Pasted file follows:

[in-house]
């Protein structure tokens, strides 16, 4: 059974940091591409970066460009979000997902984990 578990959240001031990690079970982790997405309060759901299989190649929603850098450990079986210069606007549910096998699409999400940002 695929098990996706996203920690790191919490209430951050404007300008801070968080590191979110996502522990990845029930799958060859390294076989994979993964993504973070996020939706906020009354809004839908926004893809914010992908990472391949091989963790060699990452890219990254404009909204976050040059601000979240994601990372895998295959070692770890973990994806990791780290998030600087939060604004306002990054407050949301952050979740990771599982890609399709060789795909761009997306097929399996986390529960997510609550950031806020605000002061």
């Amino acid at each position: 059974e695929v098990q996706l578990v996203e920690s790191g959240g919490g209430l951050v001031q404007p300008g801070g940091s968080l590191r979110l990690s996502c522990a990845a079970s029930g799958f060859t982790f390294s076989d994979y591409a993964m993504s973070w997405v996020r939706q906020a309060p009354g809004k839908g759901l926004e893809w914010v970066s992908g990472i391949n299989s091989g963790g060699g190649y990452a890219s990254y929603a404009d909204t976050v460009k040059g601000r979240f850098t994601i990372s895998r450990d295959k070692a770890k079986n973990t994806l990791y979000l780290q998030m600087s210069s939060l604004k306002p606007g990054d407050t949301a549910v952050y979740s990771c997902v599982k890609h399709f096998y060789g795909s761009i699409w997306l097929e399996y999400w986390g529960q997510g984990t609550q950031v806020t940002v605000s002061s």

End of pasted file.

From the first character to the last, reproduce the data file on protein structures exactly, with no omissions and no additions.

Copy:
[in-house]
């Protein structure tokens, strides 16, 4: 059974940091591409970066460009979000997902984990 578990959240001031990690079970982790997405309060759901299989190649929603850098450990079986210069606007549910096998699409999400940002 695929098990996706996203920690790191919490209430951050404007300008801070968080590191979110996502522990990845029930799958060859390294076989994979993964993504973070996020939706906020009354809004839908926004893809914010992908990472391949091989963790060699990452890219990254404009909204976050040059601000979240994601990372895998295959070692770890973990994806990791780290998030600087939060604004306002990054407050949301952050979740990771599982890609399709060789795909761009997306097929399996986390529960997510609550950031806020605000002061």
């Amino acid at each position: 059974e695929v098990q996706l578990v996203e920690s790191g959240g919490g209430l951050v001031q404007p300008g801070g940091s968080l590191r979110l990690s996502c522990a990845a079970s029930g799958f060859t982790f390294s076989d994979y591409a993964m993504s973070w997405v996020r939706q906020a309060p009354g809004k839908g759901l926004e893809w914010v970066s992908g990472i391949n299989s091989g963790g060699g190649y990452a890219s990254y929603a404009d909204t976050v460009k040059g601000r979240f850098t994601i990372s895998r450990d295959k070692a770890k079986n973990t994806l990791y979000l780290q998030m600087s210069s939060l604004k306002p606007g990054d407050t949301a549910v952050y979740s990771c997902v599982k890609h399709f096998y060789g795909s761009i699409w997306l097929e399996y999400w986390g529960q997510g984990t609550q950031v806020t940002v605000s002061s």